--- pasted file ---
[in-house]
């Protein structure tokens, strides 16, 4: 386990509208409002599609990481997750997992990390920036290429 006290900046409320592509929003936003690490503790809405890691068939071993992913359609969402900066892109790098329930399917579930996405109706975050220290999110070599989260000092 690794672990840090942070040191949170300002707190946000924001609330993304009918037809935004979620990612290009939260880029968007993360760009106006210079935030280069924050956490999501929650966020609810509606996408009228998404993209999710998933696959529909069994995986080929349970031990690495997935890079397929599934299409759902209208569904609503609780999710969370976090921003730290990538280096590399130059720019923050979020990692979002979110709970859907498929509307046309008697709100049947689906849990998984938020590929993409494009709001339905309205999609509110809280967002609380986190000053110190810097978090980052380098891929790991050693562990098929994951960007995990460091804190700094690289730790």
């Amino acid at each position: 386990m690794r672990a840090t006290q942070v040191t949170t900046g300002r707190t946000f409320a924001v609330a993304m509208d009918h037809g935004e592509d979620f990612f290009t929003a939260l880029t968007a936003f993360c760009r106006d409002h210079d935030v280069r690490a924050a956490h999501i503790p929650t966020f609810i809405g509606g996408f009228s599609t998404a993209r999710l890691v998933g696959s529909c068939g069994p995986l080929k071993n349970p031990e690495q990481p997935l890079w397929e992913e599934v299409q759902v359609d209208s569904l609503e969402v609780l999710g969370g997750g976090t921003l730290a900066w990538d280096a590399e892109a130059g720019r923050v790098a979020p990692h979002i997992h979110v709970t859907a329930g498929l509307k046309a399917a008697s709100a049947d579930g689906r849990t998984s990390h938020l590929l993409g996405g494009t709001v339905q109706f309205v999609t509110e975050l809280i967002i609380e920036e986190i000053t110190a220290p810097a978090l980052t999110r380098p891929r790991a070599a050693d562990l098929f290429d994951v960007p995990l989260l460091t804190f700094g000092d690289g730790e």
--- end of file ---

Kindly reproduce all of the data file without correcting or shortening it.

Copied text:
[in-house]
């Protein structure tokens, strides 16, 4: 386990509208409002599609990481997750997992990390920036290429 006290900046409320592509929003936003690490503790809405890691068939071993992913359609969402900066892109790098329930399917579930996405109706975050220290999110070599989260000092 690794672990840090942070040191949170300002707190946000924001609330993304009918037809935004979620990612290009939260880029968007993360760009106006210079935030280069924050956490999501929650966020609810509606996408009228998404993209999710998933696959529909069994995986080929349970031990690495997935890079397929599934299409759902209208569904609503609780999710969370976090921003730290990538280096590399130059720019923050979020990692979002979110709970859907498929509307046309008697709100049947689906849990998984938020590929993409494009709001339905309205999609509110809280967002609380986190000053110190810097978090980052380098891929790991050693562990098929994951960007995990460091804190700094690289730790």
């Amino acid at each position: 386990m690794r672990a840090t006290q942070v040191t949170t900046g300002r707190t946000f409320a924001v609330a993304m509208d009918h037809g935004e592509d979620f990612f290009t929003a939260l880029t968007a936003f993360c760009r106006d409002h210079d935030v280069r690490a924050a956490h999501i503790p929650t966020f609810i809405g509606g996408f009228s599609t998404a993209r999710l890691v998933g696959s529909c068939g069994p995986l080929k071993n349970p031990e690495q990481p997935l890079w397929e992913e599934v299409q759902v359609d209208s569904l609503e969402v609780l999710g969370g997750g976090t921003l730290a900066w990538d280096a590399e892109a130059g720019r923050v790098a979020p990692h979002i997992h979110v709970t859907a329930g498929l509307k046309a399917a008697s709100a049947d579930g689906r849990t998984s990390h938020l590929l993409g996405g494009t709001v339905q109706f309205v999609t509110e975050l809280i967002i609380e920036e986190i000053t110190a220290p810097a978090l980052t999110r380098p891929r790991a070599a050693d562990l098929f290429d994951v960007p995990l989260l460091t804190f700094g000092d690289g730790e």